News24 documentary captures intensity of devastating Cape Town wildfires
Ideas Blog | 16 March 2023
Mountain fires have become a common part of Cape Town life, but the devastating runaway fires that ignited on Sunday, April 18, 2021, changed the landscape of the popular tourist city irrevocably.
Fire crews battled two runaway fires for three gruelling days as gale-force winds, sweltering heat, and tinder-dry vegetation fanned the flames.
The fires quickly spread over the iconic Table Mountain and scorched roughly 600 hectares of land. News24, the largest digital news publisher in South Africa, deployed multimedia journalists to the firebreak alongside the firefighters.
The team filmed in severe conditions to provide frontline fire coverage to the publication’s readers. They shot footage of fire crews battling the blaze, evacuating residents in Vredehoek, and choppers carrying water to douse the flames.
“It was really tough conditions to film in. The wind was really fanning the flames, and there was smoke everywhere, but we felt it really important to get our own reporters on the ground and in the mix to get those hi-res, good-quality visuals,” said News24’s multimedia editor Sharlene Rood.
The fire spreads
On the second day of the fire, homes along the urban edge were urgently evacuated, leaving many residents filled with fear and anxiety as the flames moved closer to their doorsteps.
The Rhodes Memorial Restaurant and Tea Garden went up in smoke, and within hours, the fire had reached the University of Cape Town (UCT)’s upper campus.
Several UCT buildings caught fire, including student housing units and UCT’s Jagger Library, which housed some priceless cultural heritage.
The historic Mostert’s Mill, the only restored working windmill in South Africa at the time, was also gutted.
Cape Town was not out of the woods until day three, when firefighters managed to get the fire under control.
Anger and questions follow
And as Capetonians began to count the costs of the devastation, many angry residents began to ask questions and point fingers. Who was at fault? Was it homeless people? Government? University management? Table Mountain’s park officials?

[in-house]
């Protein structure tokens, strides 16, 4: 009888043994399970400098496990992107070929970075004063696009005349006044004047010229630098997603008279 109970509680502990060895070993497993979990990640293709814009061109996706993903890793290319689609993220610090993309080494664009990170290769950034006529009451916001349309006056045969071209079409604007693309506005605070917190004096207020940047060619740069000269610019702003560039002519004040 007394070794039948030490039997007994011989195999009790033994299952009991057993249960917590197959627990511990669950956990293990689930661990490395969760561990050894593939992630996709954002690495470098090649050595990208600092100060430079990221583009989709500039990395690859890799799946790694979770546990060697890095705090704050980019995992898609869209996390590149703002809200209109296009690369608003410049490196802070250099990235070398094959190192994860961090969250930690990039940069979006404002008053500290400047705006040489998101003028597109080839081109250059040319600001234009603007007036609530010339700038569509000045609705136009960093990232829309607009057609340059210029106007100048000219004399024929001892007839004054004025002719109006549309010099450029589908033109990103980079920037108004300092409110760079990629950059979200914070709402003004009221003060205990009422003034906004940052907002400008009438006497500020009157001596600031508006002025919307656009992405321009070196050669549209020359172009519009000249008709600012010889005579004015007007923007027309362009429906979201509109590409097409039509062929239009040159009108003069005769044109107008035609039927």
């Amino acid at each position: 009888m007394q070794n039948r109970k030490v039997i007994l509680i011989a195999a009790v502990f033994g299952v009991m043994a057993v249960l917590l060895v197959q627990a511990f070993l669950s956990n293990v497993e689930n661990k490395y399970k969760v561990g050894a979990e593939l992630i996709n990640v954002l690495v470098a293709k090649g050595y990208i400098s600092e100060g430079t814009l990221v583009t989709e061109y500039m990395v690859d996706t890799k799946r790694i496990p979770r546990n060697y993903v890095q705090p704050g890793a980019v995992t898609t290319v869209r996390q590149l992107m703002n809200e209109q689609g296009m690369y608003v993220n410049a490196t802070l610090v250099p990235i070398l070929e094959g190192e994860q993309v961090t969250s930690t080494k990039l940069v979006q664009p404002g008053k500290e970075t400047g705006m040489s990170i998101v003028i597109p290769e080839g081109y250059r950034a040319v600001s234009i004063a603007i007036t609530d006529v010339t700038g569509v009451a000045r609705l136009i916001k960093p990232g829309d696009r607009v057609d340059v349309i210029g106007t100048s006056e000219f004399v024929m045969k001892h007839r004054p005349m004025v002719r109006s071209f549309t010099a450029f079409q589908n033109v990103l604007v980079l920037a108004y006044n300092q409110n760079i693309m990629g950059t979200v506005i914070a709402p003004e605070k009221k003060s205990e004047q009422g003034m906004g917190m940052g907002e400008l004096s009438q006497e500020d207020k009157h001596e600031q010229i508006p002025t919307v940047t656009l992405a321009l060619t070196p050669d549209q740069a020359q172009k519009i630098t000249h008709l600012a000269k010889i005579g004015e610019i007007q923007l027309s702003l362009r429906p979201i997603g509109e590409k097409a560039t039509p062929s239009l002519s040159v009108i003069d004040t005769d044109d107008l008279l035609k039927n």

Salvage operations swiftly began at UCT, while authorities started digging to determine the cause of the fires — and whether they could have been prevented.
With embers still smouldering on the mountainside, News24’s multimedia team started piecing together the dramatic visuals from the catastrophe, weaving together a gripping story.
“We were driven by the devastation and the heritage that was being lost, and we realised that we could do something bigger with our coverage,” Rood explained.
All hands on deck
The Cape of Flames documentary sought to answer some of the critical questions that emerged in the days following the blaze. News24 podcast producer Catherine Rice voiced the doc and interviewed various experts, including the vice-chancellor of UCT and an independent forensic investigator.
“We sprang into action. We made a document listing all the issues. We identified people we wanted to reach out to and whose voices we could include,” Rood said.
According to Rood, all footage was filmed in a week, but scripting and editing were more time-consuming.
Describing it as an incredible team effort, Rice said the team was able to create a timeline of the fire and capture the devastating aftermath through a “visually intense” story.
The documentary was released three weeks after the catastrophic fire. Both Rice and Rood believe that a combination of newsroom collaboration and quick output led to the documentary's success, which received 11,608 views with over 85,000 minutes viewed across News24’s platforms, YouTube, and OOVVUU.